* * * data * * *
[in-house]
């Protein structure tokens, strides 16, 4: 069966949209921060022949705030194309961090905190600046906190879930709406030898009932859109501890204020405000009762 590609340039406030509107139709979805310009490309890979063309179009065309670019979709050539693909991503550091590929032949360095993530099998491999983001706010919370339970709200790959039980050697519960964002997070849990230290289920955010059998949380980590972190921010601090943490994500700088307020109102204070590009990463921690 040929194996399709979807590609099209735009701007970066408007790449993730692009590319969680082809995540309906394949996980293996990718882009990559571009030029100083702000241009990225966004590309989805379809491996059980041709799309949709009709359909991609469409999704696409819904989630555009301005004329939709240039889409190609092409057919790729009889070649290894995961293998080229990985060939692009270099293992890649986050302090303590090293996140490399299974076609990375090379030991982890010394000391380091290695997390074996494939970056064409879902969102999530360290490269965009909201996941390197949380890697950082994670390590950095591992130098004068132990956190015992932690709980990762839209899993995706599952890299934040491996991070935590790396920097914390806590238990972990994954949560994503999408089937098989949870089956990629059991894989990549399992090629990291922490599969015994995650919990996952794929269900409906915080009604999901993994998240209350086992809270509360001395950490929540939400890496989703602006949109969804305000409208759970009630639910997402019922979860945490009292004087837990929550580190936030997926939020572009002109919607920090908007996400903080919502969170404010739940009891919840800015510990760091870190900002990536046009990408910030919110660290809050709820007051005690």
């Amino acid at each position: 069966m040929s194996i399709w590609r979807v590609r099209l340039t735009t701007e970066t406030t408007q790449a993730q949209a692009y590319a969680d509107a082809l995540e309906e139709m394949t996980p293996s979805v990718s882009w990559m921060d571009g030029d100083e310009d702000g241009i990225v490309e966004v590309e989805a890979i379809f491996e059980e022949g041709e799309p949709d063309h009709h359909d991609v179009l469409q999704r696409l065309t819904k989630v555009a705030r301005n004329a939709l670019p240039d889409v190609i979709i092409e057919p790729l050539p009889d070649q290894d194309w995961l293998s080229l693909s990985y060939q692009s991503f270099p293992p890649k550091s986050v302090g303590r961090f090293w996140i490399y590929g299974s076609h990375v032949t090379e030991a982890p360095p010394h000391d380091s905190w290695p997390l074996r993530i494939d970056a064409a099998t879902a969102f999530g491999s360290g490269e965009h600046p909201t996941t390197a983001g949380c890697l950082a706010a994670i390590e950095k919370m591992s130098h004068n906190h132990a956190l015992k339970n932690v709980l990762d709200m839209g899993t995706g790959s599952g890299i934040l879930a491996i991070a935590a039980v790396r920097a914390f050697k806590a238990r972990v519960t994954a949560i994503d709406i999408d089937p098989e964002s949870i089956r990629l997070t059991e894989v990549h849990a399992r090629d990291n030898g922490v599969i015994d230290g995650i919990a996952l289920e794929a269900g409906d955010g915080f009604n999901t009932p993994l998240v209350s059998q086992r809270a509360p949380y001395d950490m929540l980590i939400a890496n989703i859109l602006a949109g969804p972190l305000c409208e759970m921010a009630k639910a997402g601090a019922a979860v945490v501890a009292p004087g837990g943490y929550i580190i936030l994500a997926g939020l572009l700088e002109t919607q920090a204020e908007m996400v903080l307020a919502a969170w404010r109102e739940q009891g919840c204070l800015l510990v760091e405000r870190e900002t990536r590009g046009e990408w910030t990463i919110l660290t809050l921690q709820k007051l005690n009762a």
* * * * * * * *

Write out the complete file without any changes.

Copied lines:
[in-house]
């Protein structure tokens, strides 16, 4: 069966949209921060022949705030194309961090905190600046906190879930709406030898009932859109501890204020405000009762 590609340039406030509107139709979805310009490309890979063309179009065309670019979709050539693909991503550091590929032949360095993530099998491999983001706010919370339970709200790959039980050697519960964002997070849990230290289920955010059998949380980590972190921010601090943490994500700088307020109102204070590009990463921690 040929194996399709979807590609099209735009701007970066408007790449993730692009590319969680082809995540309906394949996980293996990718882009990559571009030029100083702000241009990225966004590309989805379809491996059980041709799309949709009709359909991609469409999704696409819904989630555009301005004329939709240039889409190609092409057919790729009889070649290894995961293998080229990985060939692009270099293992890649986050302090303590090293996140490399299974076609990375090379030991982890010394000391380091290695997390074996494939970056064409879902969102999530360290490269965009909201996941390197949380890697950082994670390590950095591992130098004068132990956190015992932690709980990762839209899993995706599952890299934040491996991070935590790396920097914390806590238990972990994954949560994503999408089937098989949870089956990629059991894989990549399992090629990291922490599969015994995650919990996952794929269900409906915080009604999901993994998240209350086992809270509360001395950490929540939400890496989703602006949109969804305000409208759970009630639910997402019922979860945490009292004087837990929550580190936030997926939020572009002109919607920090908007996400903080919502969170404010739940009891919840800015510990760091870190900002990536046009990408910030919110660290809050709820007051005690």
């Amino acid at each position: 069966m040929s194996i399709w590609r979807v590609r099209l340039t735009t701007e970066t406030t408007q790449a993730q949209a692009y590319a969680d509107a082809l995540e309906e139709m394949t996980p293996s979805v990718s882009w990559m921060d571009g030029d100083e310009d702000g241009i990225v490309e966004v590309e989805a890979i379809f491996e059980e022949g041709e799309p949709d063309h009709h359909d991609v179009l469409q999704r696409l065309t819904k989630v555009a705030r301005n004329a939709l670019p240039d889409v190609i979709i092409e057919p790729l050539p009889d070649q290894d194309w995961l293998s080229l693909s990985y060939q692009s991503f270099p293992p890649k550091s986050v302090g303590r961090f090293w996140i490399y590929g299974s076609h990375v032949t090379e030991a982890p360095p010394h000391d380091s905190w290695p997390l074996r993530i494939d970056a064409a099998t879902a969102f999530g491999s360290g490269e965009h600046p909201t996941t390197a983001g949380c890697l950082a706010a994670i390590e950095k919370m591992s130098h004068n906190h132990a956190l015992k339970n932690v709980l990762d709200m839209g899993t995706g790959s599952g890299i934040l879930a491996i991070a935590a039980v790396r920097a914390f050697k806590a238990r972990v519960t994954a949560i994503d709406i999408d089937p098989e964002s949870i089956r990629l997070t059991e894989v990549h849990a399992r090629d990291n030898g922490v599969i015994d230290g995650i919990a996952l289920e794929a269900g409906d955010g915080f009604n999901t009932p993994l998240v209350s059998q086992r809270a509360p949380y001395d950490m929540l980590i939400a890496n989703i859109l602006a949109g969804p972190l305000c409208e759970m921010a009630k639910a997402g601090a019922a979860v945490v501890a009292p004087g837990g943490y929550i580190i936030l994500a997926g939020l572009l700088e002109t919607q920090a204020e908007m996400v903080l307020a919502a969170w404010r109102e739940q009891g919840c204070l800015l510990v760091e405000r870190e900002t990536r590009g046009e990408w910030t990463i919110l660290t809050l921690q709820k007051l005690n009762a």